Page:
Here’s one trick that I learned early on. If something isn’t working, if you have a story that you’ve built and it’s blocked and you can’t figure it out, take your favourite scene, or your very best idea or set-piece, and cut it. It’s brutal, but sometimes inevitable. That thing may find its way back in, but cutting it is usually an enormously freeing exercise.

6. LISTEN

When I’ve been hired as a script doctor, it’s usually because someone else can’t get it through to the next level. It’s true that writers are replaced when executives don’t know what else to do, and that’s terrible, but the fact of the matter is that for most of the screenplays I’ve worked on, I’ve been needed, whether or not I’ve been allowed to do anything good. Often someone’s just got locked, they’ve ossified, they’re so stuck in their heads that they can’t see the people around them. It’s very important to know when to stick to your guns, but it’s also very important to listen to absolutely everybody. The stupidest person in the room might have the best idea.

7. TRACK THE AUDIENCE MOOD

You have one goal : to connect with your audience. Therefore, you must track what your audience is feeling at all times. One of the biggest problems I face when watching other people’s movies is I’ll say, ‘This part confuses me’, or whatever, and they’ll say, ‘What I’m intending to say is this’, and they’ll go on about their intentions. None of this has anything to do with my experience as an audience member. Think in terms of what audiences think. They go to the theatre, and they either notice that their butts are numb, or they don’t. If you’re doing your job right, they don’t. People think of studio test screenings as terrible, and that’s because a lot of studios are pretty stupid about it. They panic and re-shoot, or they go, ‘Gee, Brazil can’t have an unhappy ending,’ and that’s the horror story. But it can make a lot of sense.

8. WRITE LIKE A MOVIE

Write the movie as much as you can. If something is lush and extensive, you can describe it glowingly ; if something isn’t that important, just get past it tersely. Let the read feel like the movie ; it does a lot of the work for you, for the director, and for the executives who go, ‘What will this be like when we put it on its feet ?’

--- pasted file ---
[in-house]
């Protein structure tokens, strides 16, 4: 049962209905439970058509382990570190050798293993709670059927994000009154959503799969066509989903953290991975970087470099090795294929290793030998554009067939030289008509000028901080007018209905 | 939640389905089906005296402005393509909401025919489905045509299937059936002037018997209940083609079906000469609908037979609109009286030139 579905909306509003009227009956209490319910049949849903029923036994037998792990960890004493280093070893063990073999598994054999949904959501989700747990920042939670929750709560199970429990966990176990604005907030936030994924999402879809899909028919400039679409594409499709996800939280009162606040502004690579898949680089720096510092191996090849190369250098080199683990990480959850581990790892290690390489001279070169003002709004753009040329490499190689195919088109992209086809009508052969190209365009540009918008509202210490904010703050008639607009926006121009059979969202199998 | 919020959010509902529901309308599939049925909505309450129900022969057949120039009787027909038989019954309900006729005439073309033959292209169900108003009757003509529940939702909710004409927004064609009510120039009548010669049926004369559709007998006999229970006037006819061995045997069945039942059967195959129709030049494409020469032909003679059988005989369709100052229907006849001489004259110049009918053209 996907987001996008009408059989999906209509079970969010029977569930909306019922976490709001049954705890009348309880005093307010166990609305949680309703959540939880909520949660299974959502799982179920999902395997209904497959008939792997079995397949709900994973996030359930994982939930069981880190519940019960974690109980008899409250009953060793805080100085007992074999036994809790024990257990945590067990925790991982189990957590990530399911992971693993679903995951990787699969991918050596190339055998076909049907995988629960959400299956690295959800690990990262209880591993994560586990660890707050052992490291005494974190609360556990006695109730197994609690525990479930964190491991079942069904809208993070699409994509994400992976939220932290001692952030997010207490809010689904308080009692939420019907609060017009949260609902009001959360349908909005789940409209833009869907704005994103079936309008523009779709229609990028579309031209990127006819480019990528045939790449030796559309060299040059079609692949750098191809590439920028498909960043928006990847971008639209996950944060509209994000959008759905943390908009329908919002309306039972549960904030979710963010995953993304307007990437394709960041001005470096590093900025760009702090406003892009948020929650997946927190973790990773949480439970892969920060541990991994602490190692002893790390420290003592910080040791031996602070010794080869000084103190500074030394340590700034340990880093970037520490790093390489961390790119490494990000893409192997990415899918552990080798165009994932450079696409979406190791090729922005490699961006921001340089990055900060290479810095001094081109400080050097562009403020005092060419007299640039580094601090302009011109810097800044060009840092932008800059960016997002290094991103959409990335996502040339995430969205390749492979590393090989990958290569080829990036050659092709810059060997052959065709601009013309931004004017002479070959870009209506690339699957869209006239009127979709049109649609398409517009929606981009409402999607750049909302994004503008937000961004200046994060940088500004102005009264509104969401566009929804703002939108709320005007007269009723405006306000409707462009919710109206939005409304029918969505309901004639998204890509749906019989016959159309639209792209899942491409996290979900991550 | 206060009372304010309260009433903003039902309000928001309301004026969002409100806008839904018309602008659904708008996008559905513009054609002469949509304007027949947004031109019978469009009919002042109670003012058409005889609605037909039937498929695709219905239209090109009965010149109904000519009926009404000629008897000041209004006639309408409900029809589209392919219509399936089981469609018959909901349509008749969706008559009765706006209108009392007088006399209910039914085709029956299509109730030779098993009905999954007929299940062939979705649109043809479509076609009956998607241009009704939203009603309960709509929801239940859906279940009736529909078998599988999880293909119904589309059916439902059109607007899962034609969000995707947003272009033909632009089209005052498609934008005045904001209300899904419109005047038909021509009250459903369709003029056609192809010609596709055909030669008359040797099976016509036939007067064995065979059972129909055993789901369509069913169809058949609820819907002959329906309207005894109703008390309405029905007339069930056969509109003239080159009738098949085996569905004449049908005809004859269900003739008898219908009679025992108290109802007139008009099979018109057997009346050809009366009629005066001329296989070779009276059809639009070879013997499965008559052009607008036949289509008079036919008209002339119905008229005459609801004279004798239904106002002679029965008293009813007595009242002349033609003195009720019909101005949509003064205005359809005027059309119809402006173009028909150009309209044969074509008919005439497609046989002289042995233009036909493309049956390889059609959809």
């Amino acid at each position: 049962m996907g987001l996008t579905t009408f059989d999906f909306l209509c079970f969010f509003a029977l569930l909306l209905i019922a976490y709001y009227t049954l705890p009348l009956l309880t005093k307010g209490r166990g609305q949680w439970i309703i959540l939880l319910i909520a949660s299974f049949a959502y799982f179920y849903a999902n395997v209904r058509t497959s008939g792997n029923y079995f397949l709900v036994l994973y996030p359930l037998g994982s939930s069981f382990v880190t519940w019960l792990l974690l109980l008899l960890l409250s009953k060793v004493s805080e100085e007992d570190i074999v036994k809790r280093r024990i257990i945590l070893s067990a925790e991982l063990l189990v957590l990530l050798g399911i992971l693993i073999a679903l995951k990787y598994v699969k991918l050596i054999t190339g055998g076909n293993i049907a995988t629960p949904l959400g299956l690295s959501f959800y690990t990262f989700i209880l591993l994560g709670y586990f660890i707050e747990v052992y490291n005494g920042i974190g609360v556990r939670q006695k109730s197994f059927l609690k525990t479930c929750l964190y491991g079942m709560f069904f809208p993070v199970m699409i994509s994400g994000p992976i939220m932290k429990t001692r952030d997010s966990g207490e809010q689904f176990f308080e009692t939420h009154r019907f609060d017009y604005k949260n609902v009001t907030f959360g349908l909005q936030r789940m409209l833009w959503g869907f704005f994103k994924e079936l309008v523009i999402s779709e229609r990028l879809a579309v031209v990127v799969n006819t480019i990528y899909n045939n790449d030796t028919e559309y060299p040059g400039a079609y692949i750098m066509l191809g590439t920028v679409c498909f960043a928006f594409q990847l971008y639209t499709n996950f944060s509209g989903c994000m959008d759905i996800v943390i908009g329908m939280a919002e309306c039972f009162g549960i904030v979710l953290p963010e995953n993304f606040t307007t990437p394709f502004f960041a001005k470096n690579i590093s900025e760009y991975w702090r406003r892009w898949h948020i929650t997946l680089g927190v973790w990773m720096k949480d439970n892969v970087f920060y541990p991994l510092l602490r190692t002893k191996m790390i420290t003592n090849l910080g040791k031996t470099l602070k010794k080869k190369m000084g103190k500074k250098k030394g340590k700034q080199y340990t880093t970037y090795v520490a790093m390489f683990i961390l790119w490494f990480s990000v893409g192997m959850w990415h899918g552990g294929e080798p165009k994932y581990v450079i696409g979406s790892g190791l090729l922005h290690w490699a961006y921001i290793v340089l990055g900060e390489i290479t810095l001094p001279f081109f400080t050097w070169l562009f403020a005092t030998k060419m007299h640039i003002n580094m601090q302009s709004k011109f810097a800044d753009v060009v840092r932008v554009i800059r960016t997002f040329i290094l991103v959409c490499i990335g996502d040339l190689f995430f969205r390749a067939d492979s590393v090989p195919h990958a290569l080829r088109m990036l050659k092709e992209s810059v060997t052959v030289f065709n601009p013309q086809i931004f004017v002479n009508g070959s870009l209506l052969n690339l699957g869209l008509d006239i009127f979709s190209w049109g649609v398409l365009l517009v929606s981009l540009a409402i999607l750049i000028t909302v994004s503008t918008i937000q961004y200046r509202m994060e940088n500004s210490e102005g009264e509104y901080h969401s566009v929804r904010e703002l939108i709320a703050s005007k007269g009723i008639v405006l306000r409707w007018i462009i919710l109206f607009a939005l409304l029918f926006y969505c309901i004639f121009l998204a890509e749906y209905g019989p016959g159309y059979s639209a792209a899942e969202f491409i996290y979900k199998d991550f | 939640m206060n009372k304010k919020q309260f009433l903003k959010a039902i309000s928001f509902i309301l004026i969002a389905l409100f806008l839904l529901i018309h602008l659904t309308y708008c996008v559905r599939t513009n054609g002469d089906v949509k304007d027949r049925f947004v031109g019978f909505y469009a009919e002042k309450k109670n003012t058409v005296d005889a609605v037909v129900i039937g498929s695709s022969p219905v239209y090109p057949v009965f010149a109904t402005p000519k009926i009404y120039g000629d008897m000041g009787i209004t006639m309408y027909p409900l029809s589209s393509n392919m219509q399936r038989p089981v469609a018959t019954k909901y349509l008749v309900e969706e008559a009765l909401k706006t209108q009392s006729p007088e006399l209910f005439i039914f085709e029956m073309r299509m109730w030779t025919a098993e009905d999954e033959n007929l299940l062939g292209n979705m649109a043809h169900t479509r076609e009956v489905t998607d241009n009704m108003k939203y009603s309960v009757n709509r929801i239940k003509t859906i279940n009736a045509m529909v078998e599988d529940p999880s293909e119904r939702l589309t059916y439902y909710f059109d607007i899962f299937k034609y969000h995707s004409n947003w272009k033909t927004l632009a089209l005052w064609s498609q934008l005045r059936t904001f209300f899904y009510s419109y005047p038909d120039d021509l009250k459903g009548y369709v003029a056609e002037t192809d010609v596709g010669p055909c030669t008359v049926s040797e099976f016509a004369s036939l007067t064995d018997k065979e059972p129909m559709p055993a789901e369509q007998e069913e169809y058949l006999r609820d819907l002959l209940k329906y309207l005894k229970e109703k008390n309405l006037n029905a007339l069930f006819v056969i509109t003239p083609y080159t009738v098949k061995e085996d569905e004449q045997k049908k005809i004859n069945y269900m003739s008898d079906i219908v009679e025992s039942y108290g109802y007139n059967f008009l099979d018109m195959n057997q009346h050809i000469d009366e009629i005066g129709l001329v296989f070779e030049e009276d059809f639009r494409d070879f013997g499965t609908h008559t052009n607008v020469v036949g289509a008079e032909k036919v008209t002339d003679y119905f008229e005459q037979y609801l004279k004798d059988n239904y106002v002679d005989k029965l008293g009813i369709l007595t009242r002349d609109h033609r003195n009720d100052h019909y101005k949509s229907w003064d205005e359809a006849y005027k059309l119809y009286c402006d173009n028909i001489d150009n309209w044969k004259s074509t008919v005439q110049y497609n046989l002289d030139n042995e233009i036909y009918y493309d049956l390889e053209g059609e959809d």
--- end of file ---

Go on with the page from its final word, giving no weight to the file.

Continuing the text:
9. DON’T LISTEN

Having given the advice about listening, I have to give the opposite advice, because ultimately the best work comes when somebody’s fucked the system ; done the unexpected and let their own personal voice into the machine that is moviemaking. Choose your battles. You wouldn’t get Paul Thomas Anderson, or Wes Anderson, or any of these guys if all moviemaking was completely cookie-cutter. But the process drives you in that direction ; it’s a homogenising process, and you have to fight that a bit. There was a point while we were making Firefly when I asked the network not to pick it up : they’d started talking about a different show.

10. DON’T SELL OUT

The first penny I ever earned, I saved. Then I made sure that I never had to take a job just because I needed to. I still needed jobs of course, but I was able to take ones that I loved. When I say that includes Waterworld, people scratch their heads, but it’s a wonderful idea for a movie. Anything can be good. Even Last Action Hero could’ve been good. There’s an idea somewhere in almost any movie : if you can find something that you love, then you can do it. If you can’t, it doesn’t matter how skilful you are : that’s called whoring.”

This is more of a test page, but anyway…

Hey there!  Welcome to my blog.  Chances are, if you’re reading this, you already kinda know who I am.  First of all, this is the “real” Sephiroth144- did the google thing a few days ago, and since I don’t know Croatian, (think it was Croatian), I’ve got no idea who took the username for something or other…

My next post in a few hours will be about the Writer’s Strike.  The good, short news, its pretty much over.  The bad news, it was a compromise contract, which means no one won.  Details forthcoming.

Peace, and see you shortly,

Seph